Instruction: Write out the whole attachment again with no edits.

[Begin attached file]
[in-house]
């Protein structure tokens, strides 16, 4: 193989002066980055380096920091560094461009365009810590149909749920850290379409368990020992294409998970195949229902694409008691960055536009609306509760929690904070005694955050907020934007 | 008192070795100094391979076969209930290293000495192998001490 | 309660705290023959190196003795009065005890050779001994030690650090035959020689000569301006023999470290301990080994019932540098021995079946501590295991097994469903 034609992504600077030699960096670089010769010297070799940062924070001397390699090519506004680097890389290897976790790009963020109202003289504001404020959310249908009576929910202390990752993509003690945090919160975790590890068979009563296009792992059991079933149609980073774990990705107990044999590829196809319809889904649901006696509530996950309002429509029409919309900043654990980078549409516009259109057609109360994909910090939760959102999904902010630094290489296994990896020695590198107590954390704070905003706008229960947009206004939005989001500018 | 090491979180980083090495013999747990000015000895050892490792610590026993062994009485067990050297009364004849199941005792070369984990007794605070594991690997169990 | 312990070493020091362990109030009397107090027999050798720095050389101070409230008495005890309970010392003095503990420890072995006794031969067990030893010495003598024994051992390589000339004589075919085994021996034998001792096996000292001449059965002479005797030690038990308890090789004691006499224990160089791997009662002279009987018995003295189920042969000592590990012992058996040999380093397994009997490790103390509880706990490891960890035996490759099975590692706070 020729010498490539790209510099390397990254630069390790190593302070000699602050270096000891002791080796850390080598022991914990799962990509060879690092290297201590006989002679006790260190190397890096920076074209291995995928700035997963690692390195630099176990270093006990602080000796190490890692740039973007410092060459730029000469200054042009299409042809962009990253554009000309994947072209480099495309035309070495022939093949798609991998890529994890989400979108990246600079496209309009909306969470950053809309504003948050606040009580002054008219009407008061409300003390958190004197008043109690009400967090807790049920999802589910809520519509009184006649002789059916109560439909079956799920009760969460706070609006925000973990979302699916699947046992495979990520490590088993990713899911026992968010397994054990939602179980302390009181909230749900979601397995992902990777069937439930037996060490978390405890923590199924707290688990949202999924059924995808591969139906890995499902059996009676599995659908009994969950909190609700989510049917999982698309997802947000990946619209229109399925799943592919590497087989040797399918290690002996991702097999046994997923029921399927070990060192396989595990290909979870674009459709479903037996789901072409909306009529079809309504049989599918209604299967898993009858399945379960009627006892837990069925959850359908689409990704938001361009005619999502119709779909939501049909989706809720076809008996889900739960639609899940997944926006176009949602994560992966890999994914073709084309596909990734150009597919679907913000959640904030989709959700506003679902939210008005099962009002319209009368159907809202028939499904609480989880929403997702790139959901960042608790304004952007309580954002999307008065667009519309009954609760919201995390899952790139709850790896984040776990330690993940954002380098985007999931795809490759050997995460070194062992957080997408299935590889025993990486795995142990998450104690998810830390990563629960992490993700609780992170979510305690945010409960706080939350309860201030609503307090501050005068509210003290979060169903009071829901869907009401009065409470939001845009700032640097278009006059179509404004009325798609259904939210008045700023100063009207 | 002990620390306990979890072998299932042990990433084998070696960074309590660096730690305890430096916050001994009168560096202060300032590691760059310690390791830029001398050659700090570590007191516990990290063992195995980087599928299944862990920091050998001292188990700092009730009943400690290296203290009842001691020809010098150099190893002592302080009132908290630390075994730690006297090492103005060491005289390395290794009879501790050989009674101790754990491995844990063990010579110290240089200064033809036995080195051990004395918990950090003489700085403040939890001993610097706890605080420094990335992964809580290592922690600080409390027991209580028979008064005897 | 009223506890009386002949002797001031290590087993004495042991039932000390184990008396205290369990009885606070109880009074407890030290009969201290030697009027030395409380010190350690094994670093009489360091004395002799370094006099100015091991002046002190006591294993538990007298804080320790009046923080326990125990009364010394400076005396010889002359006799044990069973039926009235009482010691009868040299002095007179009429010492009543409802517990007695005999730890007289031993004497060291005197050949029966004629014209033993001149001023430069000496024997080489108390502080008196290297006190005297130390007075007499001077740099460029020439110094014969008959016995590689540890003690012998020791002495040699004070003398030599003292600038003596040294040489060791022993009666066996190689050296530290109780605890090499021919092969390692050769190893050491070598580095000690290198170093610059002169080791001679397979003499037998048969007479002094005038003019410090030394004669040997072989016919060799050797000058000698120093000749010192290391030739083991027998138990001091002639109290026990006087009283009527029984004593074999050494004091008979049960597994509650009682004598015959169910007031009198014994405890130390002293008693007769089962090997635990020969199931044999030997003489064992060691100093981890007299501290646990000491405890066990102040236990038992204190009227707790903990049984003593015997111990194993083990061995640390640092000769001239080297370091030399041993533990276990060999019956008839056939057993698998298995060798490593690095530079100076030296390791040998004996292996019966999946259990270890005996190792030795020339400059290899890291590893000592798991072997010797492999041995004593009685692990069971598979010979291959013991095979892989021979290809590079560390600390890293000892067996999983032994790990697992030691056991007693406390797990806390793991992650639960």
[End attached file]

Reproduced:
[in-house]
């Protein structure tokens, strides 16, 4: 193989002066980055380096920091560094461009365009810590149909749920850290379409368990020992294409998970195949229902694409008691960055536009609306509760929690904070005694955050907020934007 | 008192070795100094391979076969209930290293000495192998001490 | 309660705290023959190196003795009065005890050779001994030690650090035959020689000569301006023999470290301990080994019932540098021995079946501590295991097994469903 034609992504600077030699960096670089010769010297070799940062924070001397390699090519506004680097890389290897976790790009963020109202003289504001404020959310249908009576929910202390990752993509003690945090919160975790590890068979009563296009792992059991079933149609980073774990990705107990044999590829196809319809889904649901006696509530996950309002429509029409919309900043654990980078549409516009259109057609109360994909910090939760959102999904902010630094290489296994990896020695590198107590954390704070905003706008229960947009206004939005989001500018 | 090491979180980083090495013999747990000015000895050892490792610590026993062994009485067990050297009364004849199941005792070369984990007794605070594991690997169990 | 312990070493020091362990109030009397107090027999050798720095050389101070409230008495005890309970010392003095503990420890072995006794031969067990030893010495003598024994051992390589000339004589075919085994021996034998001792096996000292001449059965002479005797030690038990308890090789004691006499224990160089791997009662002279009987018995003295189920042969000592590990012992058996040999380093397994009997490790103390509880706990490891960890035996490759099975590692706070 020729010498490539790209510099390397990254630069390790190593302070000699602050270096000891002791080796850390080598022991914990799962990509060879690092290297201590006989002679006790260190190397890096920076074209291995995928700035997963690692390195630099176990270093006990602080000796190490890692740039973007410092060459730029000469200054042009299409042809962009990253554009000309994947072209480099495309035309070495022939093949798609991998890529994890989400979108990246600079496209309009909306969470950053809309504003948050606040009580002054008219009407008061409300003390958190004197008043109690009400967090807790049920999802589910809520519509009184006649002789059916109560439909079956799920009760969460706070609006925000973990979302699916699947046992495979990520490590088993990713899911026992968010397994054990939602179980302390009181909230749900979601397995992902990777069937439930037996060490978390405890923590199924707290688990949202999924059924995808591969139906890995499902059996009676599995659908009994969950909190609700989510049917999982698309997802947000990946619209229109399925799943592919590497087989040797399918290690002996991702097999046994997923029921399927070990060192396989595990290909979870674009459709479903037996789901072409909306009529079809309504049989599918209604299967898993009858399945379960009627006892837990069925959850359908689409990704938001361009005619999502119709779909939501049909989706809720076809008996889900739960639609899940997944926006176009949602994560992966890999994914073709084309596909990734150009597919679907913000959640904030989709959700506003679902939210008005099962009002319209009368159907809202028939499904609480989880929403997702790139959901960042608790304004952007309580954002999307008065667009519309009954609760919201995390899952790139709850790896984040776990330690993940954002380098985007999931795809490759050997995460070194062992957080997408299935590889025993990486795995142990998450104690998810830390990563629960992490993700609780992170979510305690945010409960706080939350309860201030609503307090501050005068509210003290979060169903009071829901869907009401009065409470939001845009700032640097278009006059179509404004009325798609259904939210008045700023100063009207 | 002990620390306990979890072998299932042990990433084998070696960074309590660096730690305890430096916050001994009168560096202060300032590691760059310690390791830029001398050659700090570590007191516990990290063992195995980087599928299944862990920091050998001292188990700092009730009943400690290296203290009842001691020809010098150099190893002592302080009132908290630390075994730690006297090492103005060491005289390395290794009879501790050989009674101790754990491995844990063990010579110290240089200064033809036995080195051990004395918990950090003489700085403040939890001993610097706890605080420094990335992964809580290592922690600080409390027991209580028979008064005897 | 009223506890009386002949002797001031290590087993004495042991039932000390184990008396205290369990009885606070109880009074407890030290009969201290030697009027030395409380010190350690094994670093009489360091004395002799370094006099100015091991002046002190006591294993538990007298804080320790009046923080326990125990009364010394400076005396010889002359006799044990069973039926009235009482010691009868040299002095007179009429010492009543409802517990007695005999730890007289031993004497060291005197050949029966004629014209033993001149001023430069000496024997080489108390502080008196290297006190005297130390007075007499001077740099460029020439110094014969008959016995590689540890003690012998020791002495040699004070003398030599003292600038003596040294040489060791022993009666066996190689050296530290109780605890090499021919092969390692050769190893050491070598580095000690290198170093610059002169080791001679397979003499037998048969007479002094005038003019410090030394004669040997072989016919060799050797000058000698120093000749010192290391030739083991027998138990001091002639109290026990006087009283009527029984004593074999050494004091008979049960597994509650009682004598015959169910007031009198014994405890130390002293008693007769089962090997635990020969199931044999030997003489064992060691100093981890007299501290646990000491405890066990102040236990038992204190009227707790903990049984003593015997111990194993083990061995640390640092000769001239080297370091030399041993533990276990060999019956008839056939057993698998298995060798490593690095530079100076030296390791040998004996292996019966999946259990270890005996190792030795020339400059290899890291590893000592798991072997010797492999041995004593009685692990069971598979010979291959013991095979892989021979290809590079560390600390890293000892067996999983032994790990697992030691056991007693406390797990806390793991992650639960």